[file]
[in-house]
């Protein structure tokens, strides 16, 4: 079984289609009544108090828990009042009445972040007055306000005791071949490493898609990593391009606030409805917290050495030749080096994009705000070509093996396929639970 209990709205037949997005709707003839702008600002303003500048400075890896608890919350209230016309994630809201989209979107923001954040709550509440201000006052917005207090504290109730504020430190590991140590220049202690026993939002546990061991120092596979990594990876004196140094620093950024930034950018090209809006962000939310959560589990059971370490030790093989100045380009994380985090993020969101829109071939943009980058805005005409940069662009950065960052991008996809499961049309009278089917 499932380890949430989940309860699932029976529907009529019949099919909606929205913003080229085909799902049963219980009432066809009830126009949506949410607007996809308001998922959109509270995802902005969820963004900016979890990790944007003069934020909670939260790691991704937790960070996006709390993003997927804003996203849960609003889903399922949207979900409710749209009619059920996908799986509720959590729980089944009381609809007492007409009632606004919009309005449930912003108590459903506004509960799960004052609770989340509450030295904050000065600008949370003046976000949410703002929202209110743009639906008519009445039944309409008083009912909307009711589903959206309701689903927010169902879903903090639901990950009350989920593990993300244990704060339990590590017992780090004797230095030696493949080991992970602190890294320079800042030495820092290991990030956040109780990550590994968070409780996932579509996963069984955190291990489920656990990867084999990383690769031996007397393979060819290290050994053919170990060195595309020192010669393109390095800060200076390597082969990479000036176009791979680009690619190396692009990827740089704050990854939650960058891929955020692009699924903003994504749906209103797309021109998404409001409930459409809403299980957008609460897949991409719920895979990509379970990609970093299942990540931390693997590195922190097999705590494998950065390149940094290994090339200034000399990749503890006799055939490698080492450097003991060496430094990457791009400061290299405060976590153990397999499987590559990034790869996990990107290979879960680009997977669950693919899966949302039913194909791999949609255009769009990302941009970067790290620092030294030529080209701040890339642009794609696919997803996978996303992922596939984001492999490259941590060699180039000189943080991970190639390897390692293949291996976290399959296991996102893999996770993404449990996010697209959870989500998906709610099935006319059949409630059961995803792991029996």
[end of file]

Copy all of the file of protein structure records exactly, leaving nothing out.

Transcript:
[in-house]
């Protein structure tokens, strides 16, 4: 079984289609009544108090828990009042009445972040007055306000005791071949490493898609990593391009606030409805917290050495030749080096994009705000070509093996396929639970 209990709205037949997005709707003839702008600002303003500048400075890896608890919350209230016309994630809201989209979107923001954040709550509440201000006052917005207090504290109730504020430190590991140590220049202690026993939002546990061991120092596979990594990876004196140094620093950024930034950018090209809006962000939310959560589990059971370490030790093989100045380009994380985090993020969101829109071939943009980058805005005409940069662009950065960052991008996809499961049309009278089917 499932380890949430989940309860699932029976529907009529019949099919909606929205913003080229085909799902049963219980009432066809009830126009949506949410607007996809308001998922959109509270995802902005969820963004900016979890990790944007003069934020909670939260790691991704937790960070996006709390993003997927804003996203849960609003889903399922949207979900409710749209009619059920996908799986509720959590729980089944009381609809007492007409009632606004919009309005449930912003108590459903506004509960799960004052609770989340509450030295904050000065600008949370003046976000949410703002929202209110743009639906008519009445039944309409008083009912909307009711589903959206309701689903927010169902879903903090639901990950009350989920593990993300244990704060339990590590017992780090004797230095030696493949080991992970602190890294320079800042030495820092290991990030956040109780990550590994968070409780996932579509996963069984955190291990489920656990990867084999990383690769031996007397393979060819290290050994053919170990060195595309020192010669393109390095800060200076390597082969990479000036176009791979680009690619190396692009990827740089704050990854939650960058891929955020692009699924903003994504749906209103797309021109998404409001409930459409809403299980957008609460897949991409719920895979990509379970990609970093299942990540931390693997590195922190097999705590494998950065390149940094290994090339200034000399990749503890006799055939490698080492450097003991060496430094990457791009400061290299405060976590153990397999499987590559990034790869996990990107290979879960680009997977669950693919899966949302039913194909791999949609255009769009990302941009970067790290620092030294030529080209701040890339642009794609696919997803996978996303992922596939984001492999490259941590060699180039000189943080991970190639390897390692293949291996976290399959296991996102893999996770993404449990996010697209959870989500998906709610099935006319059949409630059961995803792991029996």